Conventus Center For Collaborative Medicine - CFD Modeling
M/E Engineering's CFD Modeling Services reduces clients costs, increases revenue and improves safety.
What is the story behind those interesting, metal screen sculptures outside of Conventus Center For Collaborative Medicine in downtown Buffalo, NY? Due to the building's location, it was determined that the potential for high winds around the building could pose a problem for pedestrians. By using Computational Fluid Dynamic (CFD) Modeling, specifically for wind dispersion and wind load, M/E Engineering was able to suggest solutions for deflecting the wind speeds so patrons walking in and out of the building could do so more safely.
Engineering For Safety
A Pedestrian Wind Study
M/E Engineering reviewed the potential for high winds around the building in order to assess the effectiveness of wind screens. The results showed that a 40mph high wind could accelerate winds up to 60 mph around the building entrance. CFD Modeling was used as a collaborative design tool in conjunction with a custom designed solution produced by students from the State University of New York at Buffalo School of Architecture & Planning and Rigidized Metals Corp. The building's developer, Ciminelli Real Estate Corporation, used this as an opportunity to incorporate public art at the exterior of the building. High detail of the metal wind screens, such as porosity and small geometry gaps were included to further enhance the accuracy of the modeling efforts. After multiple simulations, the results of the CFD modeling showed a reduction in wind speed by 20 mph around the entrance to the building with the use of the wind screens. Our CFD Modeling, design efforts by the students and CREC's collaborative effort made this an extremely successful project.
Reduction of Costs
How did M/E Engineering reduce overall costs by Increasing parking spaces and leasable square footage?
Underground parking facilities present many design ventilation challenges. CFD modeling was used to evaluate the airflow patterns and the levels of Carbon Monoxide (CO) during peak traffic conditions. Our engineers adjusted the ventilation system design based on findings from iterative CFD models and achieved a 75% reduction in CO over the initial design. Only through CFD modeling were engineers able to achieve such reduction, which allowed a New York State Code variance to reduce ventilation rates in half saving the Owner $4.5 million dollars over the life of the building.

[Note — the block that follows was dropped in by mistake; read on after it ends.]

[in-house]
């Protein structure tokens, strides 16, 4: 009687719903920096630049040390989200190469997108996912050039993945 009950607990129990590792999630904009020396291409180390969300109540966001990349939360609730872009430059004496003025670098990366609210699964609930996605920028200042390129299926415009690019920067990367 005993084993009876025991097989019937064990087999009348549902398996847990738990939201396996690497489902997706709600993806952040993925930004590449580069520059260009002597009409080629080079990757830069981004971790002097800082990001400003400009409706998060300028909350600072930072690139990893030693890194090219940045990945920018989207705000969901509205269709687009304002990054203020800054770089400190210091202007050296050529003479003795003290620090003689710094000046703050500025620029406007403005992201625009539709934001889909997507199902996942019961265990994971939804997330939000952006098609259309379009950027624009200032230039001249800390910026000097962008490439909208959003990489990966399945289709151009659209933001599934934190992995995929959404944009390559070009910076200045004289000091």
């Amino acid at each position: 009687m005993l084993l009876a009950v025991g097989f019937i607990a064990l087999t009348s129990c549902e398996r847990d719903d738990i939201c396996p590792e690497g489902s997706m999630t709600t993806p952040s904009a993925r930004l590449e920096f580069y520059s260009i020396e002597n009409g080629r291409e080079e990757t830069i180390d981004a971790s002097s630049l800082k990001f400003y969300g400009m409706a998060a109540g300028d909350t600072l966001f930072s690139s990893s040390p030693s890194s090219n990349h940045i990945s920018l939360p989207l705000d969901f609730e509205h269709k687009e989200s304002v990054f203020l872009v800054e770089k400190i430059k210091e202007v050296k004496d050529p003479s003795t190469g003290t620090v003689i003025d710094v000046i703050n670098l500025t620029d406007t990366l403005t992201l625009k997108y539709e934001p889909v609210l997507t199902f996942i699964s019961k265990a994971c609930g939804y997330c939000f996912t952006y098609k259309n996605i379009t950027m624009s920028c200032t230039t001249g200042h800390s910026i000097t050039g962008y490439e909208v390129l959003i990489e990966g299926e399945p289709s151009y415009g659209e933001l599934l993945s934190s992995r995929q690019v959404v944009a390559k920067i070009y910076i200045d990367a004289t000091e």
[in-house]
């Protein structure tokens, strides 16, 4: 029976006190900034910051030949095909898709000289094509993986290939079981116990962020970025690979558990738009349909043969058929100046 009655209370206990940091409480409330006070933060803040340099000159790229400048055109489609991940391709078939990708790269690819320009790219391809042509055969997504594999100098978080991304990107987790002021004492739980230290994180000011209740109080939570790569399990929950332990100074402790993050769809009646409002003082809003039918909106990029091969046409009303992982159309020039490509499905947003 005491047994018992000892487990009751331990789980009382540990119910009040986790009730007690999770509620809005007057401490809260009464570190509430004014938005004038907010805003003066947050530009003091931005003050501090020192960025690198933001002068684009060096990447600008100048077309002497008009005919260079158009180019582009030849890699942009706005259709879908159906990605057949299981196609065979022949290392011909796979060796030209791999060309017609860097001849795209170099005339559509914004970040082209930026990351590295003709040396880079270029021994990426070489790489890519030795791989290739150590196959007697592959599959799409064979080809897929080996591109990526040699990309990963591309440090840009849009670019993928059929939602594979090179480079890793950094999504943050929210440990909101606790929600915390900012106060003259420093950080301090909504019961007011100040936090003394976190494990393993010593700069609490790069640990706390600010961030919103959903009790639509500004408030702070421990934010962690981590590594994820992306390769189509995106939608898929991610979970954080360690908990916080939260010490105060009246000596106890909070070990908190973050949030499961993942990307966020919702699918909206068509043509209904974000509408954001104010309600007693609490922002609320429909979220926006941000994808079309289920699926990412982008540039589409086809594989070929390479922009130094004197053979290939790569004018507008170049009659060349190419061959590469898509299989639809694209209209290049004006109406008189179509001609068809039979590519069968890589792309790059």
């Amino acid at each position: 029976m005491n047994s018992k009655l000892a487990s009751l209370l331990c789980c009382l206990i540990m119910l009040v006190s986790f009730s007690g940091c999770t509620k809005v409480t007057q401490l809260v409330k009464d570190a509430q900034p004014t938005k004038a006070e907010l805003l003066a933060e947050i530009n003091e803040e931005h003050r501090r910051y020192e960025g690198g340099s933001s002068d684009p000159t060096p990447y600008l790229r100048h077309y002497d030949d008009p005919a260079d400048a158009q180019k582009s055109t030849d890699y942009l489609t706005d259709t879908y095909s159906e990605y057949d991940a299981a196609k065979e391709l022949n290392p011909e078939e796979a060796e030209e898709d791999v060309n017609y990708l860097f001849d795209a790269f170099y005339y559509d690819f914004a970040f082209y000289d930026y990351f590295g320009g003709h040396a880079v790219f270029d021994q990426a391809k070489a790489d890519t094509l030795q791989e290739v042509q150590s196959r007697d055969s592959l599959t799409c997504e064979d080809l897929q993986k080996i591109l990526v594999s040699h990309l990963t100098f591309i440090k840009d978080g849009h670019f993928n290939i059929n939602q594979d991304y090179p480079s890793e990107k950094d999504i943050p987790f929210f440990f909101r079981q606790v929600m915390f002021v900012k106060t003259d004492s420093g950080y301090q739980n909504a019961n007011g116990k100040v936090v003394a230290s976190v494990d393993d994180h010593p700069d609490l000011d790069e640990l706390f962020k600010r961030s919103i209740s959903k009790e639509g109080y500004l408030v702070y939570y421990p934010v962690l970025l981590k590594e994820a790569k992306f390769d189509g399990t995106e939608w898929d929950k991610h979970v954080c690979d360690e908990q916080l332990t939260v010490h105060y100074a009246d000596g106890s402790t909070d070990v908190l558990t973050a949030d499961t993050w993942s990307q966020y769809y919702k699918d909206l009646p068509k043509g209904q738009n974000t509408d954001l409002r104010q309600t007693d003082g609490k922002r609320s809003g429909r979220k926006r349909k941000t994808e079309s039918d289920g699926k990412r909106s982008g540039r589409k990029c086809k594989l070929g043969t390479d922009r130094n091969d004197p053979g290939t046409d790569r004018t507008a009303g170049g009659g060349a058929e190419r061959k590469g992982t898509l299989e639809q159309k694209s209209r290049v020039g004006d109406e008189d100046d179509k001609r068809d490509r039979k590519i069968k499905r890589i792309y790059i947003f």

Savings were realized from various areas including
Fresh Air Reaching All Areas of the Parking Garage
Improving Health and Environmental Impact
The proposed neighboring John R. Oishei Children's Hospital and University of Buffalo's, Jacobs School of Medicine and BioMedical Sciences in this urban environment created the potential for exhaust fumes from entering outside air intakes. Laboratory exhausts, diesel generators and boiler stacks created a challenge with respect to the location of outside air intakes. The CFD modeling not only provides analytics but also is a collaborative design tool using Building Information Modeling (BIM) from the architects of all three buildings, as well as engineering models for the Conventus Core and Shell and Tenant Fit Out.
M/E Engineering ran multiple CFD models to determine the potential environmental impact of the proposed equipment.
Design options were assessed including a variety of stack locations, stack exhaust types and stack heights. Using CFD modeling, M/E Engineering was able to provide the optimal design in order to minimize the effects on air intakes.
M/E Engineering utilizes a state-of-the-art virtual wind tunnel simulation technique. This process allows us to test multiple incoming wind directions within one simulation. A single iteration of this model produced re-entrainment values for multiple sources and chemicals at all intakes and important areas for wind directions over a160 degree range. This technique allows our engineers to accurately determine the probability of re-entrainment considering historical wind data.
Diesel Fumes at Various Intakes
Helicopter Landing Engine Exhaust Study
Specialized issues can be analyzed by CFD. In this case, a helicopter approach, landing and takeoff were simulated by M/E Engineering. The purpose of this study was to determine the impact of helicopter exhaust on Conventus air intakes during an emergency Mercy Flight landing at the John R. Oishei Children's Hospital. Different approaches can have very different impacts in terms of exhaust fumes being entrained into the building.
M/E Engineering, P.C. - Our CFD Advantage
CFD is a technology making its way into the Architectural and Engineering Construction design community. Recent advancements in computational processing speed have allowed architects, engineers and building Owners to streamline this tool into the design phase in order to test critical aspects of various designs.
M/E Engineering has been investing in CFD services for over 10 years and has industry leading staff with over 30 years of experience.
Square Footage: 470,000 SF including Parking Garage
Total Project Cost: $125,000,000
MEP Construction Cost: $31,000,000
Completion Date: 2015
The design improvements realized using CFD in occupant comfort, safety, environmental impact, and energy reduction all contribute to the sustainable concepts achieving Green Building Design for LEED Certified Platinum Core and Shell.